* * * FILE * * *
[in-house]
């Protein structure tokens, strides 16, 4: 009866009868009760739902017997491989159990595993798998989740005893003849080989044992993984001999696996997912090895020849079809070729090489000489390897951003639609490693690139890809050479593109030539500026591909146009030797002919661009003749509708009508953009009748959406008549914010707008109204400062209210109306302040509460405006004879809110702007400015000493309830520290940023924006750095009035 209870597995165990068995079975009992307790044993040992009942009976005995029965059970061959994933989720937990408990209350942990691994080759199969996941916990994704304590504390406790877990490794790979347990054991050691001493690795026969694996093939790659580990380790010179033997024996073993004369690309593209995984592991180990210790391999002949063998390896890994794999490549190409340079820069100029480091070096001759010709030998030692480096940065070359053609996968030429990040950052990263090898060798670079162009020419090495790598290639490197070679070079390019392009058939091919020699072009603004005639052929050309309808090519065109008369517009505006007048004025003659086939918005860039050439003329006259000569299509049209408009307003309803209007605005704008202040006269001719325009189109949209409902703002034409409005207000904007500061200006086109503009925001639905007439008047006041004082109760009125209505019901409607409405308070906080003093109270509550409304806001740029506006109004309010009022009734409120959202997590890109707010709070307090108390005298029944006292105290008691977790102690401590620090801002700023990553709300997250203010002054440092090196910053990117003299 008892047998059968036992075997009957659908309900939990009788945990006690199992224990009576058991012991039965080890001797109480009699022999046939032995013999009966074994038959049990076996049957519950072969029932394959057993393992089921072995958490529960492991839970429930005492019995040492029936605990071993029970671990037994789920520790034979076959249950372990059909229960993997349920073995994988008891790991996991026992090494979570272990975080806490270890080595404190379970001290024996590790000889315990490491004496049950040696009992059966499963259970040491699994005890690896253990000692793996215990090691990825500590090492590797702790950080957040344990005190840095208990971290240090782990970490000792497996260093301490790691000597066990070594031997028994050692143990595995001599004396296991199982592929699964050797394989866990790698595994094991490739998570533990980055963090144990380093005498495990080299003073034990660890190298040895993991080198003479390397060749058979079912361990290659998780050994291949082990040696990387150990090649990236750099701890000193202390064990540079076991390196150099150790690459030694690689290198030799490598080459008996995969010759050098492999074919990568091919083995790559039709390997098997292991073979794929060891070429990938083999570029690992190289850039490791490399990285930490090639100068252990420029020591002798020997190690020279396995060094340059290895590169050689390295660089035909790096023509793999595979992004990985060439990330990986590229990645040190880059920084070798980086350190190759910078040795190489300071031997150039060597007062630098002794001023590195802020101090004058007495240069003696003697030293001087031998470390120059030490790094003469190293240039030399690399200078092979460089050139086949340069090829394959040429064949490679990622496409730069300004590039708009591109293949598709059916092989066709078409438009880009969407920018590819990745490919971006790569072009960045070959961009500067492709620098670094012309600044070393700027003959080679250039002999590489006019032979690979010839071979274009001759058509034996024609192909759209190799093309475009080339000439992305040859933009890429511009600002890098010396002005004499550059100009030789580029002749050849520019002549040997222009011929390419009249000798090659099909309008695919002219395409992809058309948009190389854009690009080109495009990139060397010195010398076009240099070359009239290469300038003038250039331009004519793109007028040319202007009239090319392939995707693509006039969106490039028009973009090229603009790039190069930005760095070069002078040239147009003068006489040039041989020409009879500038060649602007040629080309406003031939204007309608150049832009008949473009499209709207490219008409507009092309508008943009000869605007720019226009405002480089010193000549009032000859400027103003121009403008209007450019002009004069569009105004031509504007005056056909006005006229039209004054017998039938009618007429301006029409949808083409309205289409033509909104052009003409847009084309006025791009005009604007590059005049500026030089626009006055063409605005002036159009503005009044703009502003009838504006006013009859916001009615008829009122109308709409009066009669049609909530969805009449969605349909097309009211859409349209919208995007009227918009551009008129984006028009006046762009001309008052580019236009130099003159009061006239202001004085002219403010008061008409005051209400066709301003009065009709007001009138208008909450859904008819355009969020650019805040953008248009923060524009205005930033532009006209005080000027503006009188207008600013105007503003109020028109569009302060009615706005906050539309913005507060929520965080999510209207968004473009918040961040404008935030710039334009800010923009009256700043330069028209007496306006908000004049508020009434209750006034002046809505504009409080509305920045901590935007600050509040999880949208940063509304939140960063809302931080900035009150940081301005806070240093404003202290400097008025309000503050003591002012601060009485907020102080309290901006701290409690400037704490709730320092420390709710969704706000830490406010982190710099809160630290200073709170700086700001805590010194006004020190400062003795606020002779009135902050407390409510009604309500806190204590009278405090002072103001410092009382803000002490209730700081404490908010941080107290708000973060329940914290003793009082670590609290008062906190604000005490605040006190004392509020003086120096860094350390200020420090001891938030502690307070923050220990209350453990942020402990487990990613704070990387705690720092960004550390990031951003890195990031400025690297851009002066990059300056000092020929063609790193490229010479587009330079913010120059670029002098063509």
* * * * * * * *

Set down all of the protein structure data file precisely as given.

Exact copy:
[in-house]
């Protein structure tokens, strides 16, 4: 009866009868009760739902017997491989159990595993798998989740005893003849080989044992993984001999696996997912090895020849079809070729090489000489390897951003639609490693690139890809050479593109030539500026591909146009030797002919661009003749509708009508953009009748959406008549914010707008109204400062209210109306302040509460405006004879809110702007400015000493309830520290940023924006750095009035 209870597995165990068995079975009992307790044993040992009942009976005995029965059970061959994933989720937990408990209350942990691994080759199969996941916990994704304590504390406790877990490794790979347990054991050691001493690795026969694996093939790659580990380790010179033997024996073993004369690309593209995984592991180990210790391999002949063998390896890994794999490549190409340079820069100029480091070096001759010709030998030692480096940065070359053609996968030429990040950052990263090898060798670079162009020419090495790598290639490197070679070079390019392009058939091919020699072009603004005639052929050309309808090519065109008369517009505006007048004025003659086939918005860039050439003329006259000569299509049209408009307003309803209007605005704008202040006269001719325009189109949209409902703002034409409005207000904007500061200006086109503009925001639905007439008047006041004082109760009125209505019901409607409405308070906080003093109270509550409304806001740029506006109004309010009022009734409120959202997590890109707010709070307090108390005298029944006292105290008691977790102690401590620090801002700023990553709300997250203010002054440092090196910053990117003299 008892047998059968036992075997009957659908309900939990009788945990006690199992224990009576058991012991039965080890001797109480009699022999046939032995013999009966074994038959049990076996049957519950072969029932394959057993393992089921072995958490529960492991839970429930005492019995040492029936605990071993029970671990037994789920520790034979076959249950372990059909229960993997349920073995994988008891790991996991026992090494979570272990975080806490270890080595404190379970001290024996590790000889315990490491004496049950040696009992059966499963259970040491699994005890690896253990000692793996215990090691990825500590090492590797702790950080957040344990005190840095208990971290240090782990970490000792497996260093301490790691000597066990070594031997028994050692143990595995001599004396296991199982592929699964050797394989866990790698595994094991490739998570533990980055963090144990380093005498495990080299003073034990660890190298040895993991080198003479390397060749058979079912361990290659998780050994291949082990040696990387150990090649990236750099701890000193202390064990540079076991390196150099150790690459030694690689290198030799490598080459008996995969010759050098492999074919990568091919083995790559039709390997098997292991073979794929060891070429990938083999570029690992190289850039490791490399990285930490090639100068252990420029020591002798020997190690020279396995060094340059290895590169050689390295660089035909790096023509793999595979992004990985060439990330990986590229990645040190880059920084070798980086350190190759910078040795190489300071031997150039060597007062630098002794001023590195802020101090004058007495240069003696003697030293001087031998470390120059030490790094003469190293240039030399690399200078092979460089050139086949340069090829394959040429064949490679990622496409730069300004590039708009591109293949598709059916092989066709078409438009880009969407920018590819990745490919971006790569072009960045070959961009500067492709620098670094012309600044070393700027003959080679250039002999590489006019032979690979010839071979274009001759058509034996024609192909759209190799093309475009080339000439992305040859933009890429511009600002890098010396002005004499550059100009030789580029002749050849520019002549040997222009011929390419009249000798090659099909309008695919002219395409992809058309948009190389854009690009080109495009990139060397010195010398076009240099070359009239290469300038003038250039331009004519793109007028040319202007009239090319392939995707693509006039969106490039028009973009090229603009790039190069930005760095070069002078040239147009003068006489040039041989020409009879500038060649602007040629080309406003031939204007309608150049832009008949473009499209709207490219008409507009092309508008943009000869605007720019226009405002480089010193000549009032000859400027103003121009403008209007450019002009004069569009105004031509504007005056056909006005006229039209004054017998039938009618007429301006029409949808083409309205289409033509909104052009003409847009084309006025791009005009604007590059005049500026030089626009006055063409605005002036159009503005009044703009502003009838504006006013009859916001009615008829009122109308709409009066009669049609909530969805009449969605349909097309009211859409349209919208995007009227918009551009008129984006028009006046762009001309008052580019236009130099003159009061006239202001004085002219403010008061008409005051209400066709301003009065009709007001009138208008909450859904008819355009969020650019805040953008248009923060524009205005930033532009006209005080000027503006009188207008600013105007503003109020028109569009302060009615706005906050539309913005507060929520965080999510209207968004473009918040961040404008935030710039334009800010923009009256700043330069028209007496306006908000004049508020009434209750006034002046809505504009409080509305920045901590935007600050509040999880949208940063509304939140960063809302931080900035009150940081301005806070240093404003202290400097008025309000503050003591002012601060009485907020102080309290901006701290409690400037704490709730320092420390709710969704706000830490406010982190710099809160630290200073709170700086700001805590010194006004020190400062003795606020002779009135902050407390409510009604309500806190204590009278405090002072103001410092009382803000002490209730700081404490908010941080107290708000973060329940914290003793009082670590609290008062906190604000005490605040006190004392509020003086120096860094350390200020420090001891938030502690307070923050220990209350453990942020402990487990990613704070990387705690720092960004550390990031951003890195990031400025690297851009002066990059300056000092020929063609790193490229010479587009330079913010120059670029002098063509």